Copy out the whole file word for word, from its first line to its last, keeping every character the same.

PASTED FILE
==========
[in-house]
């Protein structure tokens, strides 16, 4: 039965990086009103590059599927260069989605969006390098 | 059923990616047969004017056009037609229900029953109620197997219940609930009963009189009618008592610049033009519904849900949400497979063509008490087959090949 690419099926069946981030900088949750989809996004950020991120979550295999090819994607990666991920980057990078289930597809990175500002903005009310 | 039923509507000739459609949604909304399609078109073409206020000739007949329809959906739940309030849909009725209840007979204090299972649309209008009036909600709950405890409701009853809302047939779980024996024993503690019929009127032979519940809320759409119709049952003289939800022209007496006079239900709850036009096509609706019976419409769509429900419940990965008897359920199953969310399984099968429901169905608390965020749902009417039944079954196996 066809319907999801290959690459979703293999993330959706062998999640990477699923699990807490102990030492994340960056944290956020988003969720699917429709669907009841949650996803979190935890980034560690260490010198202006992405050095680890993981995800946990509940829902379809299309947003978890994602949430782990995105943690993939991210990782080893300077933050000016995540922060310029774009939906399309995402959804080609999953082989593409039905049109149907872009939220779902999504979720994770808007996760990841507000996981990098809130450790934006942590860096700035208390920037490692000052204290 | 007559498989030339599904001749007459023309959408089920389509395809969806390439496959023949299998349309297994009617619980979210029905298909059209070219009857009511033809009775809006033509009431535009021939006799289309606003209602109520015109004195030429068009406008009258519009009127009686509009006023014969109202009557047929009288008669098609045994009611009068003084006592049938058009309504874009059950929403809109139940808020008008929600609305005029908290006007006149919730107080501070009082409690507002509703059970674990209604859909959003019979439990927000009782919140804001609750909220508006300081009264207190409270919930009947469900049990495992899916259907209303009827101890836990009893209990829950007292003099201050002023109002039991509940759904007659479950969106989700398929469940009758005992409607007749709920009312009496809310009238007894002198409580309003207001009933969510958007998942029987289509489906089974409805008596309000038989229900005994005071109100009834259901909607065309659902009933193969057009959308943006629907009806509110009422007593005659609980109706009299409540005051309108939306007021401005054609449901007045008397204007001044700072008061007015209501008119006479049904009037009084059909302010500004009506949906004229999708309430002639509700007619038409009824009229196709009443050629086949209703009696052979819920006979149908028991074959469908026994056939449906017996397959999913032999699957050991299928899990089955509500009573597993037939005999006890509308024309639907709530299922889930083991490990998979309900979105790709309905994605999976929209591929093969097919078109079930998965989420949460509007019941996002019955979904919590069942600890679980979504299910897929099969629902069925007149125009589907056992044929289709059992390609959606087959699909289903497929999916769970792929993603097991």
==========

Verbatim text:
[in-house]
């Protein structure tokens, strides 16, 4: 039965990086009103590059599927260069989605969006390098 | 059923990616047969004017056009037609229900029953109620197997219940609930009963009189009618008592610049033009519904849900949400497979063509008490087959090949 690419099926069946981030900088949750989809996004950020991120979550295999090819994607990666991920980057990078289930597809990175500002903005009310 | 039923509507000739459609949604909304399609078109073409206020000739007949329809959906739940309030849909009725209840007979204090299972649309209008009036909600709950405890409701009853809302047939779980024996024993503690019929009127032979519940809320759409119709049952003289939800022209007496006079239900709850036009096509609706019976419409769509429900419940990965008897359920199953969310399984099968429901169905608390965020749902009417039944079954196996 066809319907999801290959690459979703293999993330959706062998999640990477699923699990807490102990030492994340960056944290956020988003969720699917429709669907009841949650996803979190935890980034560690260490010198202006992405050095680890993981995800946990509940829902379809299309947003978890994602949430782990995105943690993939991210990782080893300077933050000016995540922060310029774009939906399309995402959804080609999953082989593409039905049109149907872009939220779902999504979720994770808007996760990841507000996981990098809130450790934006942590860096700035208390920037490692000052204290 | 007559498989030339599904001749007459023309959408089920389509395809969806390439496959023949299998349309297994009617619980979210029905298909059209070219009857009511033809009775809006033509009431535009021939006799289309606003209602109520015109004195030429068009406008009258519009009127009686509009006023014969109202009557047929009288008669098609045994009611009068003084006592049938058009309504874009059950929403809109139940808020008008929600609305005029908290006007006149919730107080501070009082409690507002509703059970674990209604859909959003019979439990927000009782919140804001609750909220508006300081009264207190409270919930009947469900049990495992899916259907209303009827101890836990009893209990829950007292003099201050002023109002039991509940759904007659479950969106989700398929469940009758005992409607007749709920009312009496809310009238007894002198409580309003207001009933969510958007998942029987289509489906089974409805008596309000038989229900005994005071109100009834259901909607065309659902009933193969057009959308943006629907009806509110009422007593005659609980109706009299409540005051309108939306007021401005054609449901007045008397204007001044700072008061007015209501008119006479049904009037009084059909302010500004009506949906004229999708309430002639509700007619038409009824009229196709009443050629086949209703009696052979819920006979149908028991074959469908026994056939449906017996397959999913032999699957050991299928899990089955509500009573597993037939005999006890509308024309639907709530299922889930083991490990998979309900979105790709309905994605999976929209591929093969097919078109079930998965989420949460509007019941996002019955979904919590069942600890679980979504299910897929099969629902069925007149125009589907056992044929289709059992390609959606087959699909289903497929999916769970792929993603097991």